The liberal order could fall apart just as suddenly as the USSR. If we want it to survive, we have to learn from what took place in Russia
Below the medieval citadel in Kazan, two vast frozen rivers turn the landscape white. On a Saturday afternoon there are a few hardy locals shuffling through the icy sludge to take selfies against the mosque, the Christmas suns and the Soviet-era statues.
Its 25 years since I was last in Russia, trying and failing to revive the left during the chaotic first days of Boris Yeltsins economic reforms. Half a lifetime afterward I am here to address a room full of people who want to talk about replacing capitalism with something better and suddenly we have something in common: now we both know what its like to see a system that once looked permanent collapsing.
Since Ive been here, almost everyone who has chosen to come and hear me is involved in either contemporary arts or philosophy. The journalists who want to interview me a public critic of Putins policy in Syria and Ukraine chiefly write for cultural magazines. These, if not exactly the new rocknroll, are the safest intellectual spaces in which critical think can take place.
Since Putin stole the 2011 election, and the subsequent protest movement was repressed, the young people who took part in it have retreated into an angry silence. Its not exactly a new situation for Russian intellectuals. Lenin was apprehended here in 1887 for leading a student protest and spend the majority of members of the next 30 years in exile or underground. Then the Bolsheviks repressed free speech and political opposition for another 70 years and Russias capitalist oligarchs are doing their best to suppress it now.
In the face of this, why do Russian artists, philosophers and journalists persist in their notion in change? In short, because they have assured the moral and physical breakdown of something that once seemed permanent: the Soviet Union.
Alexei Yurchak, an anthropologist at the University of California, Berkeley, decribes the event in a volume whose title speak for itself: Everything Was Forever Until It Was No More. Yurchak was fascinated by the fact that, while nobody predicted the fall, when it happened, many people realised that they had, in their hearts, expected it all along.
During the era of perestroika, under Gorbachev, many people experienced a sudden break in consciousness, as realisation dawned that the fall was imminent. But until then most people behaved, spoke and even thought as if the Soviet system was permanent. And despite their cynicism about its brutality, they went on processions, participated in sessions and performed the rituals demanded by the state.
Since Trumps victory in November 2016, it has become possible to believe a similar breakdown will happen in the west, to globalisation and liberal values.
The parallels are obvious. We too have lived for 30 years under an economic system that proclaimed its own permanence. Globalisation was an unstoppable natural process; free-market economics simply the natural state of things.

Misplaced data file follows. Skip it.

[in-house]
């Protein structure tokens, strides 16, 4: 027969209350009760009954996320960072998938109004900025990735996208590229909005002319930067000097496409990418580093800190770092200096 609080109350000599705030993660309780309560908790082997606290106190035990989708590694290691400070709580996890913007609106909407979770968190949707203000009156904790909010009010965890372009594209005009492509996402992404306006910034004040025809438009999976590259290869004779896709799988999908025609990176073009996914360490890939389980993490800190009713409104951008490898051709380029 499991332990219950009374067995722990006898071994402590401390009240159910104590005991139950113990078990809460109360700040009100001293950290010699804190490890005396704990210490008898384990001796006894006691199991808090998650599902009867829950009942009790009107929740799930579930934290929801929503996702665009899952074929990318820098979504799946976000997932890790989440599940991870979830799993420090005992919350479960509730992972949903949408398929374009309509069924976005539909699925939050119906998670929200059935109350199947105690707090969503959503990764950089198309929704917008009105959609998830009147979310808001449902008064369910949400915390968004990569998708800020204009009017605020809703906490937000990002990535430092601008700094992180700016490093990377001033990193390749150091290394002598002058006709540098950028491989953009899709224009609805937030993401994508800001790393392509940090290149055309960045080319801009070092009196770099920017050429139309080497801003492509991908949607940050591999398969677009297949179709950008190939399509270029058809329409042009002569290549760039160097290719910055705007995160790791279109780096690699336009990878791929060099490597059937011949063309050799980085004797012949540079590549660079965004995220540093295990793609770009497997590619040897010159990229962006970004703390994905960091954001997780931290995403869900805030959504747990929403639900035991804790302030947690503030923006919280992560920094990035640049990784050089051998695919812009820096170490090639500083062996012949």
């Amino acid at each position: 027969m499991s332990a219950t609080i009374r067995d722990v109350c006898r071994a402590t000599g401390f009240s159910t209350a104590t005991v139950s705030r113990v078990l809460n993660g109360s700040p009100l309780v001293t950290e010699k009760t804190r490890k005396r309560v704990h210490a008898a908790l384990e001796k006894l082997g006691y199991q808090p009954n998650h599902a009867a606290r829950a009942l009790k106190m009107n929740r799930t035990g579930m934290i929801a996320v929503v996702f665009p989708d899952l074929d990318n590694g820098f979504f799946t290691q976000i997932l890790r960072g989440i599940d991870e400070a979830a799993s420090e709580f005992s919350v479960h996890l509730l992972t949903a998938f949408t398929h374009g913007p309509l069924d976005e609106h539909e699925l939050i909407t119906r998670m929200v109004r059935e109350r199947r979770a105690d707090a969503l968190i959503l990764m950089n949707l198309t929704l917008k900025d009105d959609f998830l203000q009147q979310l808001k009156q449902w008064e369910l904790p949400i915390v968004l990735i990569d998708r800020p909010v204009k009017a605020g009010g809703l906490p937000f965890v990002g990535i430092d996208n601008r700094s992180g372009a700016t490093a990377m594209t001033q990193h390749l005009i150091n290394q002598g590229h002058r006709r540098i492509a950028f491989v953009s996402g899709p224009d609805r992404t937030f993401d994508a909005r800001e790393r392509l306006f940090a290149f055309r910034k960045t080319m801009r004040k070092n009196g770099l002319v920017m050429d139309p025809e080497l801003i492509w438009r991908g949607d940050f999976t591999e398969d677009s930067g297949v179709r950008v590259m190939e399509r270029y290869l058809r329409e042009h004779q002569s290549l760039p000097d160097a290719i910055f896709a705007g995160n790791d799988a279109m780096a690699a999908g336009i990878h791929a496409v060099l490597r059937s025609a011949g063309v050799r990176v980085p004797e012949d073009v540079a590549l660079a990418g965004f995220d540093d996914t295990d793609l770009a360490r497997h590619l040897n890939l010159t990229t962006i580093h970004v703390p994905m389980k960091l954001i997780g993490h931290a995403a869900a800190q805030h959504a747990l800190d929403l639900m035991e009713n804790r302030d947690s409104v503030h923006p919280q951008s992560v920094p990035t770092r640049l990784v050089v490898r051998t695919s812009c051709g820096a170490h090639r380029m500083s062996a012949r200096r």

But when the country that designed globalisation, enforced it and benefited from it most referendums against it, you have to consider the possibility that it is going to end, and suddenly. If so, you also have to consider a possibility that if you are a liberal, humanist democrat may be even more shocking: that oligarchic nationalism is the default sort of failing economies.
When Yeltsin unleashed penury and breakdown in the early 90 s, I witnessed Russian society descend into chaos. We held our sessions in the abandoned facilities of Stalinist academia, amid discarded Soviet text books, busts of Lenin, minutes of central committees that no longer exists. There was violence on the streets and larceny in the boardrooms of Russias resource monopolies, where ownership fell to whichever kleptokrat could exert the most force.
Compared with the chaos of the 1990 s, Putinism has felt like a redemption. Putin has, at the cost of diplomatic isolation and the suppression of democratic rights, restored growth, order and national pride. Now all over the world there are mini-Putins: the Hungarian PM, Viktor Orbn; the Turkish president, Recep Tayyip Erdoan; the would-be French fascist chairwoman, Marine Le Pen. If as they desire the west descends into economic nationalism, everybody under the age of 50 will go through the same kind of ideological shock the Russians went through in the late 80 s.
In economics, political science and the study of international relations there has been, for about three decades, a general assumption that the current framework is permanent. Just as in Soviet academia, if globalisation turns out to have been simply a temporary and reversible thing, textbooks once revered will have to lie abandoned.
But theres one great difference. The protesters of the late Soviet era fought for democracy and human rights under the general concept of the west. For us, if xenophobic populism victory, there will be no west to aspire to: if liberal, democratic societies begin to go the way of Orbns Hungary, there will be no external power to help us.
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